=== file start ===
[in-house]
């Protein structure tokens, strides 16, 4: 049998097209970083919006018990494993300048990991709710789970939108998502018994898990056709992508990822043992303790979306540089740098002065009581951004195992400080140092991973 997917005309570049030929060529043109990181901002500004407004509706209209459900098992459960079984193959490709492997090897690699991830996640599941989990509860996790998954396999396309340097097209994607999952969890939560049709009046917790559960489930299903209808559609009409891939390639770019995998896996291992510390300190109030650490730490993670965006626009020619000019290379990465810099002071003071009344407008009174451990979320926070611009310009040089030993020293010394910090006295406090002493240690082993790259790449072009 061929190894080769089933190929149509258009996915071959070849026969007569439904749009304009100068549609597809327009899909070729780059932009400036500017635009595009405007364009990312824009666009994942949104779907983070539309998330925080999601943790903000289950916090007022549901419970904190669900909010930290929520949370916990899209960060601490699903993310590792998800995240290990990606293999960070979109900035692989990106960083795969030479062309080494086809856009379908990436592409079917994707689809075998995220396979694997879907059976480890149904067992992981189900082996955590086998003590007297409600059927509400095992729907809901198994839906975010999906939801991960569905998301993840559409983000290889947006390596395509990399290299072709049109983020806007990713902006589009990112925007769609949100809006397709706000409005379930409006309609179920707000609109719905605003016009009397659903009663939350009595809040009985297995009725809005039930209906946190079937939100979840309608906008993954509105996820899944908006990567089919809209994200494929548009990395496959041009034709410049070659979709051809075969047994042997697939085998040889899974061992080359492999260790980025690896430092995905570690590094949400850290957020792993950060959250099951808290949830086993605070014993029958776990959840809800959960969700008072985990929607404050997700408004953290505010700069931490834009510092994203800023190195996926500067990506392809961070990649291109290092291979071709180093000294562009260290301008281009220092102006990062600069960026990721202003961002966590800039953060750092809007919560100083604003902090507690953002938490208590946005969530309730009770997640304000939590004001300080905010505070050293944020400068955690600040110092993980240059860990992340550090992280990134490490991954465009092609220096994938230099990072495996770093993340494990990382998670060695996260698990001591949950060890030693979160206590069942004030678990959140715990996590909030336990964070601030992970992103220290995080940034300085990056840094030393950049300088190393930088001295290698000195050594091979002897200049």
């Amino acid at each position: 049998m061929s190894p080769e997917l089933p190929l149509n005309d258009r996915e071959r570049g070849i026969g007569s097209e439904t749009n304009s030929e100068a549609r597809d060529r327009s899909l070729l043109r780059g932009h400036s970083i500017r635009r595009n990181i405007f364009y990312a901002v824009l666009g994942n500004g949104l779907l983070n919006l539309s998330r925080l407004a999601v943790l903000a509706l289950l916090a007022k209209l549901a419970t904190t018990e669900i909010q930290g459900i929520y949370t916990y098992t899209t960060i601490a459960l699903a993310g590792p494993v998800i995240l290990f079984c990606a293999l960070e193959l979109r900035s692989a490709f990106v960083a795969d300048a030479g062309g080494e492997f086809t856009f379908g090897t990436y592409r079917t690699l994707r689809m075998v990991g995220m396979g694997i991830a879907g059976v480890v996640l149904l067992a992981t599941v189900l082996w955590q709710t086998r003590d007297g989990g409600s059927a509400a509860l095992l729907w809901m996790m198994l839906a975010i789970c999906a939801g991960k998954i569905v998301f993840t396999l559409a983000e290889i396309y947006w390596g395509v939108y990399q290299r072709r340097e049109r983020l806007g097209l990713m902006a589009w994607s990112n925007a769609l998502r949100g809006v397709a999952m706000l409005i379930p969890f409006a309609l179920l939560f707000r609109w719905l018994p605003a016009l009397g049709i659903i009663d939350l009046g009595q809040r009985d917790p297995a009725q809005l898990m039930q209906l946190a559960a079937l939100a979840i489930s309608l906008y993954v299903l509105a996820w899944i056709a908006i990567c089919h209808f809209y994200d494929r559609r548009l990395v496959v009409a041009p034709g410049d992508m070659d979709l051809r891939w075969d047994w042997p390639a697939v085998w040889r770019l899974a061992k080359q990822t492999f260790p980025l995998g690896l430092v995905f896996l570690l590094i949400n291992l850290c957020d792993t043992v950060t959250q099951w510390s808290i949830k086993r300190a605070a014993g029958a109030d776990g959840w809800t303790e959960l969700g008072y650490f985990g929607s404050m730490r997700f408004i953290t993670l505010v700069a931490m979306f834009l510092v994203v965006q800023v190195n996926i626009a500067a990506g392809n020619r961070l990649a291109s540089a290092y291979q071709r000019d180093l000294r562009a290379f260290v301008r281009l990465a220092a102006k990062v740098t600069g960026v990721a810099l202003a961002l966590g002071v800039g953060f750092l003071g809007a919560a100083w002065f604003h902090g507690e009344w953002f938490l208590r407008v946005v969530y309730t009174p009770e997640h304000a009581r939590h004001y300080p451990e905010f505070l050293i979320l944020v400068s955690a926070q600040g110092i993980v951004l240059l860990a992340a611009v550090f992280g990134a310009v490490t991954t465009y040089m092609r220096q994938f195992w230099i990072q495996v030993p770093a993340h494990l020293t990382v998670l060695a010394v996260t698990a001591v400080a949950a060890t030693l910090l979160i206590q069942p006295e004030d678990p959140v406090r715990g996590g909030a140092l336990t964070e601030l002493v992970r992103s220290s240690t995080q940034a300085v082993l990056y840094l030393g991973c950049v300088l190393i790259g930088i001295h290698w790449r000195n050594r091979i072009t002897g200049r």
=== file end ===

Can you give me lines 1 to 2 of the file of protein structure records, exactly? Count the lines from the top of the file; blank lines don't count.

[in-house]
């Protein structure tokens, strides 16, 4: 049998097209970083919006018990494993300048990991709710789970939108998502018994898990056709992508990822043992303790979306540089740098002065009581951004195992400080140092991973 997917005309570049030929060529043109990181901002500004407004509706209209459900098992459960079984193959490709492997090897690699991830996640599941989990509860996790998954396999396309340097097209994607999952969890939560049709009046917790559960489930299903209808559609009409891939390639770019995998896996291992510390300190109030650490730490993670965006626009020619000019290379990465810099002071003071009344407008009174451990979320926070611009310009040089030993020293010394910090006295406090002493240690082993790259790449072009 061929190894080769089933190929149509258009996915071959070849026969007569439904749009304009100068549609597809327009899909070729780059932009400036500017635009595009405007364009990312824009666009994942949104779907983070539309998330925080999601943790903000289950916090007022549901419970904190669900909010930290929520949370916990899209960060601490699903993310590792998800995240290990990606293999960070979109900035692989990106960083795969030479062309080494086809856009379908990436592409079917994707689809075998995220396979694997879907059976480890149904067992992981189900082996955590086998003590007297409600059927509400095992729907809901198994839906975010999906939801991960569905998301993840559409983000290889947006390596395509990399290299072709049109983020806007990713902006589009990112925007769609949100809006397709706000409005379930409006309609179920707000609109719905605003016009009397659903009663939350009595809040009985297995009725809005039930209906946190079937939100979840309608906008993954509105996820899944908006990567089919809209994200494929548009990395496959041009034709410049070659979709051809075969047994042997697939085998040889899974061992080359492999260790980025690896430092995905570690590094949400850290957020792993950060959250099951808290949830086993605070014993029958776990959840809800959960969700008072985990929607404050997700408004953290505010700069931490834009510092994203800023190195996926500067990506392809961070990649291109290092291979071709180093000294562009260290301008281009220092102006990062600069960026990721202003961002966590800039953060750092809007919560100083604003902090507690953002938490208590946005969530309730009770997640304000939590004001300080905010505070050293944020400068955690600040110092993980240059860990992340550090992280990134490490991954465009092609220096994938230099990072495996770093993340494990990382998670060695996260698990001591949950060890030693979160206590069942004030678990959140715990996590909030336990964070601030992970992103220290995080940034300085990056840094030393950049300088190393930088001295290698000195050594091979002897200049």